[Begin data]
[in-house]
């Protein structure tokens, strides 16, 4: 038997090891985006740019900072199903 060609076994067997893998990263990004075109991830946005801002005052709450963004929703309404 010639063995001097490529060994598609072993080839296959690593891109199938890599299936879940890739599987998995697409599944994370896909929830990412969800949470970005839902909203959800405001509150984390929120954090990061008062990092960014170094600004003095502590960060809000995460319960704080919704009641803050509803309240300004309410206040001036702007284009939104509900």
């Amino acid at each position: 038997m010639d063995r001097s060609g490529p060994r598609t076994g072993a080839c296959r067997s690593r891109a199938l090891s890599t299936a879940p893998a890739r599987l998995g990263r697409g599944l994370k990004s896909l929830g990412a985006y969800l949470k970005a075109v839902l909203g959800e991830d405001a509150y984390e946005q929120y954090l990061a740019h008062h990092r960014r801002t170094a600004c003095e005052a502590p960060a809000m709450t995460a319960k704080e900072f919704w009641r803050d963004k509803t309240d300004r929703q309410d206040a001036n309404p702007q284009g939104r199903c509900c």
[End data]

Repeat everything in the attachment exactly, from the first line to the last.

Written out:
[in-house]
């Protein structure tokens, strides 16, 4: 038997090891985006740019900072199903 060609076994067997893998990263990004075109991830946005801002005052709450963004929703309404 010639063995001097490529060994598609072993080839296959690593891109199938890599299936879940890739599987998995697409599944994370896909929830990412969800949470970005839902909203959800405001509150984390929120954090990061008062990092960014170094600004003095502590960060809000995460319960704080919704009641803050509803309240300004309410206040001036702007284009939104509900």
């Amino acid at each position: 038997m010639d063995r001097s060609g490529p060994r598609t076994g072993a080839c296959r067997s690593r891109a199938l090891s890599t299936a879940p893998a890739r599987l998995g990263r697409g599944l994370k990004s896909l929830g990412a985006y969800l949470k970005a075109v839902l909203g959800e991830d405001a509150y984390e946005q929120y954090l990061a740019h008062h990092r960014r801002t170094a600004c003095e005052a502590p960060a809000m709450t995460a319960k704080e900072f919704w009641r803050d963004k509803t309240d300004r929703q309410d206040a001036n309404p702007q284009g939104r199903c509900c």